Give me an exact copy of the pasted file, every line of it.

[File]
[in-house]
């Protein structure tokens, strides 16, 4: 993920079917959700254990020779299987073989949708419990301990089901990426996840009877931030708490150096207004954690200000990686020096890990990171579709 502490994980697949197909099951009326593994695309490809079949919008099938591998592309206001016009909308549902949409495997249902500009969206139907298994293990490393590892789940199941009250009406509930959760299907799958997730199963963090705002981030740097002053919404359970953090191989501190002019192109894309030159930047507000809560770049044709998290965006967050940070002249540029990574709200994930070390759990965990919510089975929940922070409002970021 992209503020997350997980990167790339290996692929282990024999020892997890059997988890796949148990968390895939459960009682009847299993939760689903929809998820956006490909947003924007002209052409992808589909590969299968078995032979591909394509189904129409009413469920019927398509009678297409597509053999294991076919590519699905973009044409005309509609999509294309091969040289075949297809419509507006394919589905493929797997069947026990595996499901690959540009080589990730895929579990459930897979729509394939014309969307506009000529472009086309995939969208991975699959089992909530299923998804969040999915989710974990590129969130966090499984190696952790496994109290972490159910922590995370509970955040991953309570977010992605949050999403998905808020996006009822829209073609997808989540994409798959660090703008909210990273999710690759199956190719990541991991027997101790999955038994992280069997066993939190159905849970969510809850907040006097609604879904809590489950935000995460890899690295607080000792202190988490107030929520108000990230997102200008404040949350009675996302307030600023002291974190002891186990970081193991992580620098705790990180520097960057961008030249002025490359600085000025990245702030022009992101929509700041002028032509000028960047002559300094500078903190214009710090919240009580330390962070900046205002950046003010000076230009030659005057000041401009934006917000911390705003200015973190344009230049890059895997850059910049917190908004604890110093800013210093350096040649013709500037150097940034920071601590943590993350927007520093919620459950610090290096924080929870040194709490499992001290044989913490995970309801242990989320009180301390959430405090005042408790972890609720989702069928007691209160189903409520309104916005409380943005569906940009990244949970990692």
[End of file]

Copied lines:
[in-house]
């Protein structure tokens, strides 16, 4: 993920079917959700254990020779299987073989949708419990301990089901990426996840009877931030708490150096207004954690200000990686020096890990990171579709 502490994980697949197909099951009326593994695309490809079949919008099938591998592309206001016009909308549902949409495997249902500009969206139907298994293990490393590892789940199941009250009406509930959760299907799958997730199963963090705002981030740097002053919404359970953090191989501190002019192109894309030159930047507000809560770049044709998290965006967050940070002249540029990574709200994930070390759990965990919510089975929940922070409002970021 992209503020997350997980990167790339290996692929282990024999020892997890059997988890796949148990968390895939459960009682009847299993939760689903929809998820956006490909947003924007002209052409992808589909590969299968078995032979591909394509189904129409009413469920019927398509009678297409597509053999294991076919590519699905973009044409005309509609999509294309091969040289075949297809419509507006394919589905493929797997069947026990595996499901690959540009080589990730895929579990459930897979729509394939014309969307506009000529472009086309995939969208991975699959089992909530299923998804969040999915989710974990590129969130966090499984190696952790496994109290972490159910922590995370509970955040991953309570977010992605949050999403998905808020996006009822829209073609997808989540994409798959660090703008909210990273999710690759199956190719990541991991027997101790999955038994992280069997066993939190159905849970969510809850907040006097609604879904809590489950935000995460890899690295607080000792202190988490107030929520108000990230997102200008404040949350009675996302307030600023002291974190002891186990970081193991992580620098705790990180520097960057961008030249002025490359600085000025990245702030022009992101929509700041002028032509000028960047002559300094500078903190214009710090919240009580330390962070900046205002950046003010000076230009030659005057000041401009934006917000911390705003200015973190344009230049890059895997850059910049917190908004604890110093800013210093350096040649013709500037150097940034920071601590943590993350927007520093919620459950610090290096924080929870040194709490499992001290044989913490995970309801242990989320009180301390959430405090005042408790972890609720989702069928007691209160189903409520309104916005409380943005569906940009990244949970990692």